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Petrol and diesel car ban: How will my car be affected by new 2030 restrictions?


The scheme has been announced as part of ten measures to power a “green industrial revolution” across the UK. However, how will the ban affect the vehicle on your driveway, a car you have just purchased or any future models you have your eye on?

New car owners

The ban will only affect sales of brand new petrol and diesel cars after 2030 so those who have just bought a car will not be affected.

Owners will still be able to sell their used combustion models after 2030 so any recent purchase is not a complete waste.

Some experts have already predicted that sales of used cars could soar in the run-up to the ban as motorists desperately stick to models they know and trust.

Confused.com spokesperson Alex Kindred said: “Drivers may also be asking themselves whether their car is now worthless with just nine years to go?

READ MORE: UK may not be prepared for 2030 car ban proposals

London will extend its Ultra Low Emission Zone (UKEZ) scheme next year to cover all roads between the North and South Circular.

Meanwhile, Birmingham will launch its Clean Air Zone next year with polluting owners forced to pay up to £8 a day to use the roads.

However, many second-hand car owners may not own their current model by 2030 anyway unless it is a classic car or a collector’s piece.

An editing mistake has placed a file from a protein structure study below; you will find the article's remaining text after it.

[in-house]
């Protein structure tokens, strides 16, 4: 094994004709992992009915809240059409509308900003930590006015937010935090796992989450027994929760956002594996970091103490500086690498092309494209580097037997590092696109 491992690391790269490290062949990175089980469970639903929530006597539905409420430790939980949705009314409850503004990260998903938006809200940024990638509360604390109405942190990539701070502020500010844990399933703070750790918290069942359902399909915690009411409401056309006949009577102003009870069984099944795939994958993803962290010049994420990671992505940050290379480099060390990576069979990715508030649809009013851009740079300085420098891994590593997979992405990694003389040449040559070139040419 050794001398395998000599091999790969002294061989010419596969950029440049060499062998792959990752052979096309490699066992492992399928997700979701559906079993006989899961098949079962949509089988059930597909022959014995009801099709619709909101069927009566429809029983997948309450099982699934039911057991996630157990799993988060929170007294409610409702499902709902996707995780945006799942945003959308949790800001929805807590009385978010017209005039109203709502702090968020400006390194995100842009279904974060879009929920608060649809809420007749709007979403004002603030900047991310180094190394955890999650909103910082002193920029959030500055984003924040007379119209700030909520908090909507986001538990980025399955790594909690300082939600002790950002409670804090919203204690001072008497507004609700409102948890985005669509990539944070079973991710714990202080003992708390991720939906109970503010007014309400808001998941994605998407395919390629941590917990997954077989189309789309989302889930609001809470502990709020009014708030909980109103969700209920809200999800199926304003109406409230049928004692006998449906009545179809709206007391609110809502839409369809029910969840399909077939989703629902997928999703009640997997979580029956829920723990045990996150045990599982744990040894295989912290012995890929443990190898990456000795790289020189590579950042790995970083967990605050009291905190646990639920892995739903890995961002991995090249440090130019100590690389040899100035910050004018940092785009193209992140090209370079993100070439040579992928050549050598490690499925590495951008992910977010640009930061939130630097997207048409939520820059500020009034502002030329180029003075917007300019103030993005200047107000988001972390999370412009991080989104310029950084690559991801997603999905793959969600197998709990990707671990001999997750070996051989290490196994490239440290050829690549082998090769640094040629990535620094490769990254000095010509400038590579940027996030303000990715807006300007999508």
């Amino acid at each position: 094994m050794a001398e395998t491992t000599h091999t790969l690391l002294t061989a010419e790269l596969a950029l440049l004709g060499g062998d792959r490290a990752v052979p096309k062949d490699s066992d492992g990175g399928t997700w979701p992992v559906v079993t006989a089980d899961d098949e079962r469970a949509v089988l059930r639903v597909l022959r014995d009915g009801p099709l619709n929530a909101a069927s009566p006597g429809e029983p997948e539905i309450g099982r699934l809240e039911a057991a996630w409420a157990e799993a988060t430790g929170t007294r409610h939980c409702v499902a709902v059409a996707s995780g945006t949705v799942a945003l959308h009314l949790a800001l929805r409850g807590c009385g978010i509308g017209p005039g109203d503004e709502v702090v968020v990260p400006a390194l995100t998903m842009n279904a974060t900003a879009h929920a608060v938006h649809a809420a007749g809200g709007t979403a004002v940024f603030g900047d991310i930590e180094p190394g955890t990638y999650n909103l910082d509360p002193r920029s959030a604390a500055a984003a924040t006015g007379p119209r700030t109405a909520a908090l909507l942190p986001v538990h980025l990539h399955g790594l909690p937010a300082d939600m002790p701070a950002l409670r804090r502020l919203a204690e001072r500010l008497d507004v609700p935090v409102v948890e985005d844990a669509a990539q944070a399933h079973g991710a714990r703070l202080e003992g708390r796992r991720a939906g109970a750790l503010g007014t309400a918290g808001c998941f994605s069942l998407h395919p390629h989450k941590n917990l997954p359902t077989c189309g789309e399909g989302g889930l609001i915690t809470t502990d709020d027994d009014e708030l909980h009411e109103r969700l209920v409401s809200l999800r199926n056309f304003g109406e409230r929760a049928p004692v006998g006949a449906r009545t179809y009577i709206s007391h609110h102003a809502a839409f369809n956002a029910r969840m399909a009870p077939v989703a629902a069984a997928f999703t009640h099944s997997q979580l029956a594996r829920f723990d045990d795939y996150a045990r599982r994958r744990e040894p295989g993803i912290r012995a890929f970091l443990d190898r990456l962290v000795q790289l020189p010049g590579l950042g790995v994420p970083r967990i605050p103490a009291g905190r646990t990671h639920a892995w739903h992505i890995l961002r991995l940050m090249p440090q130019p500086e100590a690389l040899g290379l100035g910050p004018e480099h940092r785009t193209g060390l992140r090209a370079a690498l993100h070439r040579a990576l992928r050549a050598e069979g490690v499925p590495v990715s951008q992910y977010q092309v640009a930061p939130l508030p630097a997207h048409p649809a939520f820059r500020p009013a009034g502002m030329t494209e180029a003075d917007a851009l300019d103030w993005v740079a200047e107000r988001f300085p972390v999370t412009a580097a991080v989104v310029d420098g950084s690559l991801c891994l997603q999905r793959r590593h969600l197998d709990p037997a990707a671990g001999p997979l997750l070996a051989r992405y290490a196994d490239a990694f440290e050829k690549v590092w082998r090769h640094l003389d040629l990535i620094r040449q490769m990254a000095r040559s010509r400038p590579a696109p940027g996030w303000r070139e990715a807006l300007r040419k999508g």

Should I buy an electric car now?

Switching to an electric vehicle can come with many benefits such as discounts on car tax, cheap charging and no congestion costs.

However, upfront costs can be expensive with many new models starting from just over £20,000 with limited used stock available.

Drivers who purchased a model right now are still eligible to receive the government’s plug-in grant.

This has been reduced to just £3,000 but is taken off the initial fee immediately providing some handy savings.

The government has hinted that the grant will not last forever and it is likely this will be phased out as demand slowly increases.

A no-deal Brexit could also see new car prices rise by up to ten percent as a result of trading under World Trade Organisation (WTO) tariffs.

But with many rural areas still underprepared for the switchover and a ban on models still ten years away, drivers are in no desperate rush to make the jump.

Sean Kemple, Managing Director at Close Brothers Motor Finance said: “While the ambition is admirable, the challenge is in the execution.

“We have around 18,000 public charging stations and 32,000 connectors in the UK – we are likely to need 25 million.

“Electric cars now hold over 35 percent of total new car registrations, and we could hit 400,000 total electric and hybrid new cars sold by the end of the year.”



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